A man of faith and a man of being resigned to circumstance? Sacrifice? Lifetime or after-lifetime? Absurdity vs. Reason? And don't forget that Abraham and Isaac are the grandfather and father of... Jacob. With every literary reference, we get another step closer to knowing what the show is all about: the human condition, the attempts to explain it, the ways a plane crash story can illustrate it, and the possibility of where the Truth can be found.

We finally see the Temple. It's pyramidic, but surprisingly not in an Egyptian way at all. It looks more like a Mayan temple built into a Chinese garden. All the cultures and languages and historical time periods represented on the island are either really confusing... or really evident of a conglomeration of all humanity and time.

Why, in Season Five, did LOST go to the trouble of telling us that Latin is the language of both the enlightened and the Others... only to have the Temple Others not use it?

Cindy is at the Temple, as are Zach and Emma - the kids who were kidnapped from the tail section. We'd long known there was a group of Others living at the temple. Cindy makes one comment that caught my ears. She identifies these people as 815ers: "They were on the first plane, with me." The FIRST plane? Seems like word of the Ajira crash on Hydra Island (just a day or two ago in real time) has reached the Temple.

Hurley keeps his friends from being killed by invoking the name of Jacob. And we finally find out what's in the guitar case. A giant ankh. We've seen these Egyptian fertility symbols before. Amy - the Dharma woman who married Horace and birthed Ethan - kept one that used to belong to her ex-husband. The statue of Taweret used to carry one in each hand. So who else thought when we saw this that it somehow meant female fertility was being restored to the island! Only to have Bruce Lee go all karate on it just to discover it was the world's most unnecessarily-elaborate ENVELOPE. He pulls out a secret message saying, as far as we're privy to, that if Sayid dies they're all in a lot of trouble. Okay, so did Sayid die? Or does it not count since he rises again? What's your take?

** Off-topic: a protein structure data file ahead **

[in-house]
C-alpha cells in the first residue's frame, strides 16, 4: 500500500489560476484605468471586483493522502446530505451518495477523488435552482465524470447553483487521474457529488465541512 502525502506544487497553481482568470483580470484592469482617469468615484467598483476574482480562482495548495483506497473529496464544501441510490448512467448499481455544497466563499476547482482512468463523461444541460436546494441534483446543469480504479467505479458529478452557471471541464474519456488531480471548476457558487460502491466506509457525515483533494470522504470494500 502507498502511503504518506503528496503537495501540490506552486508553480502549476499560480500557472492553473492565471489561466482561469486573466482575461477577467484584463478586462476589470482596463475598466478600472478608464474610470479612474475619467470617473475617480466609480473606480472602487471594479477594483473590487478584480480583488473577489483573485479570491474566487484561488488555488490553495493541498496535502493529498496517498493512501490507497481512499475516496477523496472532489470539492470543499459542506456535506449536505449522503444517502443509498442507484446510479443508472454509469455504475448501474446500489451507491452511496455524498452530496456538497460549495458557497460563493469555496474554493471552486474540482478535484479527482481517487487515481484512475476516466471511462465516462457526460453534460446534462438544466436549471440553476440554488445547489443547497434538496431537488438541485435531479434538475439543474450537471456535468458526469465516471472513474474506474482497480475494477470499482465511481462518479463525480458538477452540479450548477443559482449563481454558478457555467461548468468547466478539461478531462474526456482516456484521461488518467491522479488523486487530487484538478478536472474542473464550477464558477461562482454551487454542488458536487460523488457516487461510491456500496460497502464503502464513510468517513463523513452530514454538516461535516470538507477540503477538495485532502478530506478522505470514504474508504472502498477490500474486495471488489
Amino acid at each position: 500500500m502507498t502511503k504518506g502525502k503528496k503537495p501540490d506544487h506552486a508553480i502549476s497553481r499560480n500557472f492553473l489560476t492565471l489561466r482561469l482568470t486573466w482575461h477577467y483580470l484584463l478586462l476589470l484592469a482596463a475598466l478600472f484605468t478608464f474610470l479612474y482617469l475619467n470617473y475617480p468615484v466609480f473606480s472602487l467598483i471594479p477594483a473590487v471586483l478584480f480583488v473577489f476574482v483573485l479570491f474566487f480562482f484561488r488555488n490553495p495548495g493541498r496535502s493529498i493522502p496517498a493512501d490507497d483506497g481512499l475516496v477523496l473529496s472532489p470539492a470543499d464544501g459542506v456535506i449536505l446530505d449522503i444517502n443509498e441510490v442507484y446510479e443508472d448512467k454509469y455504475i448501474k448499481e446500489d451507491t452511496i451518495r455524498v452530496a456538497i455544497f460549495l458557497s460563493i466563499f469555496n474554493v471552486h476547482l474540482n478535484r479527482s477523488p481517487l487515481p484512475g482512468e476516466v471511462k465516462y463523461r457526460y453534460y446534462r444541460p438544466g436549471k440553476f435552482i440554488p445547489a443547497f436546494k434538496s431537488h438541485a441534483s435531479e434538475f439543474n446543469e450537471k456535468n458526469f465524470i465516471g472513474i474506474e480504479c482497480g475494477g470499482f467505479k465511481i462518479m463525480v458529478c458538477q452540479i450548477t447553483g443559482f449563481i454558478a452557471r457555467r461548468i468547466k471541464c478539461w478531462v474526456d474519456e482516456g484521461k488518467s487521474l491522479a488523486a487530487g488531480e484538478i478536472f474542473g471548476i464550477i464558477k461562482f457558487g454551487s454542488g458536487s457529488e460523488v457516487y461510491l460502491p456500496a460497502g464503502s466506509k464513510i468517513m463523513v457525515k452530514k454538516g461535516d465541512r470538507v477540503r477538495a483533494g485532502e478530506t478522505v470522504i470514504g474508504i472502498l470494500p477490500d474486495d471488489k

Once Sayid has "died," Hurley tells him he's there if he ever wants to talk (love it), while Miles has a reaction I can't quite place. Either he's confused because he's not getting any readings from Sayid's body (is this because Sayid's not "all dead," just "mostly dead?" Where's Miracle Max when you need him? And speaking of Billy Crystal movies, I couldn't help thinking of Forget Paris with the lost-coffin plot)... or else he IS getting some feedback from Dead Sayid and he's mega-confused about what it means, as in he's never seen anything like this before.

The pool isn't clear. This must have just happened, as the Others comment upon it. The apparent and most obvious cause is Jacob's death. This is why I believe later when Hurley tells the Priest that "Jacob's dead," they don't even question it, they don't raise their eyebrows, they don't berate him for speaking blasphemy. No, they take it as truth immediately. The discolored pool was just the first clue.

Every religious building I've been in with a pool has involved the ritual of baptism, in which a person is laid on their back, dunked under briefly, and raised again to symbolic new life. In the Others' pool, however, a person still-living-but-near death is placed in face-down, held under for a predetermined amount of time (the hourglass), and brought up, apparently dead. When they inform everyone that Sayid "is dead," it was my take that this is expected, this is what's supposed to happen. Then we leave him for a little while to let whatever it is the pool does take effect. But as we know from Ben, the person who is saved is also somehow changed, and the implication thus far in the series is that this change is not necessarily for the better. Here again they warn us that there could be "risks," but do we wish to proceed anyway?